The Biden administration is ending a Trump-era program that offered reimbursements for providers offering Covid-19 care to uninsured patients.

Background: In 2020, the Trump administration established the provider relief fund, to help hospitals and community health centers seeing decreased revenue or increased expenses because of the pandemic

Later legislation added about $78 billion in additional funding to the program.

All of the money in the provider relief fund has been allocated however it has not all been paid out.

What Happened: The administration said it will stop accepting claims for treatment and testing for uninsured people Tuesday.

What Hospitals Say: “We support the administration’s request for additional funding to ensure that the healthcare system has the resources it needs to continue to care for their patients, especially as we continue to manage Covid-19 in communities across the nation,” the American Hospital Association, a trade group for the industry, said. “Indeed, while we have made great progress against the virus, nearly 2,000 Americans passed away last week with Covid-19.” (per The Wall Street Journal)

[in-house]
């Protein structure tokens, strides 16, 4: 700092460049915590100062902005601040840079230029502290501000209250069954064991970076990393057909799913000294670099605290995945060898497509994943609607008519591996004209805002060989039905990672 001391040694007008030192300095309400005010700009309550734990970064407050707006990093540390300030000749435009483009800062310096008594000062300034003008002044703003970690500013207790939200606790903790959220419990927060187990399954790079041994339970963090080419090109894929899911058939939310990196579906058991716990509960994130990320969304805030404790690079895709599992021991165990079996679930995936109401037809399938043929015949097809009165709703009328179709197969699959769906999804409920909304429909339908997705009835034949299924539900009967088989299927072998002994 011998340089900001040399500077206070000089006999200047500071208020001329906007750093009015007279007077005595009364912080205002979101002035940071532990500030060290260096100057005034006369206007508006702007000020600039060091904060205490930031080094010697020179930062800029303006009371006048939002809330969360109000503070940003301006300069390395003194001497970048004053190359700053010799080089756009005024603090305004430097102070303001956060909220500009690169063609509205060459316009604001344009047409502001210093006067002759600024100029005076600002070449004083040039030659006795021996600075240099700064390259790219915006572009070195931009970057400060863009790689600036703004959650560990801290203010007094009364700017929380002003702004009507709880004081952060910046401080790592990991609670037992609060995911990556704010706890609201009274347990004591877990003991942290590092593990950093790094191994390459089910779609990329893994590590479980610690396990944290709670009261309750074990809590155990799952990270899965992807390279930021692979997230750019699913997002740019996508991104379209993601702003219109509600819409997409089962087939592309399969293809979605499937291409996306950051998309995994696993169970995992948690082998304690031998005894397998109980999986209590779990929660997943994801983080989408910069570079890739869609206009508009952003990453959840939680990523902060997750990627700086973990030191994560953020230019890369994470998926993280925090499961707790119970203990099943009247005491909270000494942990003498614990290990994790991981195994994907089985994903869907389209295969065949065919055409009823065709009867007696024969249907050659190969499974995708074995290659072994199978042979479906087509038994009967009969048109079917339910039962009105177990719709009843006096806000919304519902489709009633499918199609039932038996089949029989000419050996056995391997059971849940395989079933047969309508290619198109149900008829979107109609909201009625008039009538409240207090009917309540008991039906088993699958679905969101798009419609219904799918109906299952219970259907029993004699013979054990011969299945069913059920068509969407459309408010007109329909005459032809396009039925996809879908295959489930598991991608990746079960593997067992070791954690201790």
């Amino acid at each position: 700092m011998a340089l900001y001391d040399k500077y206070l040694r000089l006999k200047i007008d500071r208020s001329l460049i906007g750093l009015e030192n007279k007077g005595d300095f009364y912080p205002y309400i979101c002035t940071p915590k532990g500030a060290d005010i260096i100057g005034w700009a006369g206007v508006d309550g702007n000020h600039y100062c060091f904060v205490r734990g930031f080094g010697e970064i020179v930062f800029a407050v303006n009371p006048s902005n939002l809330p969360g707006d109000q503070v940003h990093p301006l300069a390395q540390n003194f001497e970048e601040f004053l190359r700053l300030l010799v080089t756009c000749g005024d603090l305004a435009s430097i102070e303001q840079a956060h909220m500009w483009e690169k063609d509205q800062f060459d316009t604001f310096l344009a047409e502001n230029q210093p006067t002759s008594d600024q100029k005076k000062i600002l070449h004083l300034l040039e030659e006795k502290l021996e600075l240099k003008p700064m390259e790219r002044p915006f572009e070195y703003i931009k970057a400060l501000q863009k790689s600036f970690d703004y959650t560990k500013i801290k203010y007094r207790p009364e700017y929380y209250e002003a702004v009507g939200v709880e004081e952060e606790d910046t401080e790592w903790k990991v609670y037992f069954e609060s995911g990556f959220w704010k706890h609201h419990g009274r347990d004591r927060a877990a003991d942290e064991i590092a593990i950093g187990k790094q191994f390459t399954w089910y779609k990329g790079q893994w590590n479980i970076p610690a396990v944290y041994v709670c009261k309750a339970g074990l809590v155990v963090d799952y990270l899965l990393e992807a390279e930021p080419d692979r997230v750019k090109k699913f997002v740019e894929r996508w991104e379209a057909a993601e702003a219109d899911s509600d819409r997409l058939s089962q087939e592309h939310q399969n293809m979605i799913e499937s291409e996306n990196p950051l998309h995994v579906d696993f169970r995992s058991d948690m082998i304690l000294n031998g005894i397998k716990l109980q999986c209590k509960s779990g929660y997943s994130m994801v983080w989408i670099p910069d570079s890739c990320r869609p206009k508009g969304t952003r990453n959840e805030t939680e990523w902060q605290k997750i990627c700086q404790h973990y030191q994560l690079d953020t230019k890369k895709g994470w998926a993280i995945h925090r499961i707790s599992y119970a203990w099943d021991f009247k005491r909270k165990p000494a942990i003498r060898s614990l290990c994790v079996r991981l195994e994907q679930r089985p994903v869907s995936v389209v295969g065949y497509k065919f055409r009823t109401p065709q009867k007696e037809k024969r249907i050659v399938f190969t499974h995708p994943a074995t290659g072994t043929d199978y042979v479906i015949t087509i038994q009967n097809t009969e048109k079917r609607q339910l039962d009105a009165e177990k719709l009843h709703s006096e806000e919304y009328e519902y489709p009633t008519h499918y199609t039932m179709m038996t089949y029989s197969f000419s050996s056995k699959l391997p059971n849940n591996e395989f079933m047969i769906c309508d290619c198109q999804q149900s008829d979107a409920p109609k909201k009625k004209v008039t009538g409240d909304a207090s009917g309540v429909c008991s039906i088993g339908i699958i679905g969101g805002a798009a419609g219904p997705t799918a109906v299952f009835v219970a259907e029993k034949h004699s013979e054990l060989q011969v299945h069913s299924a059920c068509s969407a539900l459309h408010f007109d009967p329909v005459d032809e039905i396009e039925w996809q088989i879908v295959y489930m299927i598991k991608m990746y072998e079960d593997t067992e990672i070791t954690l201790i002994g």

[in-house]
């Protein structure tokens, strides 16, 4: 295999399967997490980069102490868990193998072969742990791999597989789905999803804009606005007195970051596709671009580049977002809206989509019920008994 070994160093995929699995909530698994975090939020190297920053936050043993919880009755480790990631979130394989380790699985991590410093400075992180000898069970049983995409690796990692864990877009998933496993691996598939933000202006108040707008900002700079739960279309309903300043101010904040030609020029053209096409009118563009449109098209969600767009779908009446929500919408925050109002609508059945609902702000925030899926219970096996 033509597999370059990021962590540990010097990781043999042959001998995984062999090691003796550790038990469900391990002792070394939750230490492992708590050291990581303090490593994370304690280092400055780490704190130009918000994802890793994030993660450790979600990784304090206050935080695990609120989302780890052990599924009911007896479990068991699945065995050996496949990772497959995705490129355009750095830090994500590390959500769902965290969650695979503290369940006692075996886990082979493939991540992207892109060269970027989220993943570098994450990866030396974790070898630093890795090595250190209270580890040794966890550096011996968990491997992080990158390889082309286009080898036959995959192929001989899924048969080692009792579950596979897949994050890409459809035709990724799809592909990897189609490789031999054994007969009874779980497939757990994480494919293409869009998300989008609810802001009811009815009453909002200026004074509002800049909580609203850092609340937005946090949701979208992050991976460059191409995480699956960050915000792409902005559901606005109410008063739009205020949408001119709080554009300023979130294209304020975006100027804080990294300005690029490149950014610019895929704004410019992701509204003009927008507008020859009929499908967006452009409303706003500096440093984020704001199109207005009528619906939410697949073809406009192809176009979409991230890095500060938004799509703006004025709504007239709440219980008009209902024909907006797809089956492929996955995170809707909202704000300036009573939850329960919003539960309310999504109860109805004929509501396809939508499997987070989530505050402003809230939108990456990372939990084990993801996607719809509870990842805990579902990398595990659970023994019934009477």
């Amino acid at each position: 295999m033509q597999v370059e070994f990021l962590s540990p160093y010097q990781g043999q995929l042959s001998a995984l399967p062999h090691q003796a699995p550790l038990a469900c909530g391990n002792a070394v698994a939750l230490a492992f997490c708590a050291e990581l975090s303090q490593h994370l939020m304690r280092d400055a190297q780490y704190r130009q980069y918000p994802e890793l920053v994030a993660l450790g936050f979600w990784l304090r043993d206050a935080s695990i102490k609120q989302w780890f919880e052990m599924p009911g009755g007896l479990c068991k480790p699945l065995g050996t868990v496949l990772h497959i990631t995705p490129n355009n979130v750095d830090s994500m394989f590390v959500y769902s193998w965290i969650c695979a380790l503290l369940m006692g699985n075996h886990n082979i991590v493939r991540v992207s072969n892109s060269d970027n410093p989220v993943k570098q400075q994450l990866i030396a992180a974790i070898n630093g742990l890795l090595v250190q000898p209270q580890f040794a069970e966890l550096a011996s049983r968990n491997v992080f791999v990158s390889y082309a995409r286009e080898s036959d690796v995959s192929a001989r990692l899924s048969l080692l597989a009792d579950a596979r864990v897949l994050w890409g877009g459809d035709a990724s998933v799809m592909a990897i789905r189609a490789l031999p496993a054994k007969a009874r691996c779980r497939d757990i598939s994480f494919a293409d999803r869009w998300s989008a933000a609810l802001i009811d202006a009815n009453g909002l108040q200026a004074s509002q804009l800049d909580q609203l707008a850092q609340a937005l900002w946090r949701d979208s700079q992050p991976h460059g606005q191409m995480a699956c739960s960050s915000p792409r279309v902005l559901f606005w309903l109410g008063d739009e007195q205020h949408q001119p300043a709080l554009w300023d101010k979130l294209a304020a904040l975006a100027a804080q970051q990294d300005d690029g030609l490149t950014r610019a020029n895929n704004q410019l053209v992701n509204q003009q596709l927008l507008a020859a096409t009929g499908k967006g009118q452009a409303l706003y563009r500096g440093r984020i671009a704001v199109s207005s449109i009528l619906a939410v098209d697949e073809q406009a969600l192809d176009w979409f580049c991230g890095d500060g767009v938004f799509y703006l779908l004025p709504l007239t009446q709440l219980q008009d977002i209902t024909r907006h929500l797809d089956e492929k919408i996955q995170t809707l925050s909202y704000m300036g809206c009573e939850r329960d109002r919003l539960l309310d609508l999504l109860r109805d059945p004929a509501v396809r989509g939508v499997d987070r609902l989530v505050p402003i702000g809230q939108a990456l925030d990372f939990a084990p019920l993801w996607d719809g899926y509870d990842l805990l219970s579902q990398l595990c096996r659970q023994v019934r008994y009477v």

What Democrats Say: “Our concern right now is that we are going to run out of money to provide the types of vaccines, boosters, treatments to the immunocompromised and others free of charge that will help continue to battle” the pandemic, White House press secretary Jen Psaki said Monday. (per The Wall Street Journal)

What Republicans Say: Republicans have refused to approve more funding without specifically knowing where the money will be allocated. For months Republicans have criticized the Biden administration for not providing enough clarity into where the money already allocated is going

“Unless it’s paid for and it’s something that 10 Republicans will vote for, it’s hard to see how it passes the Senate,” Senate Minority Whip John Thune said.

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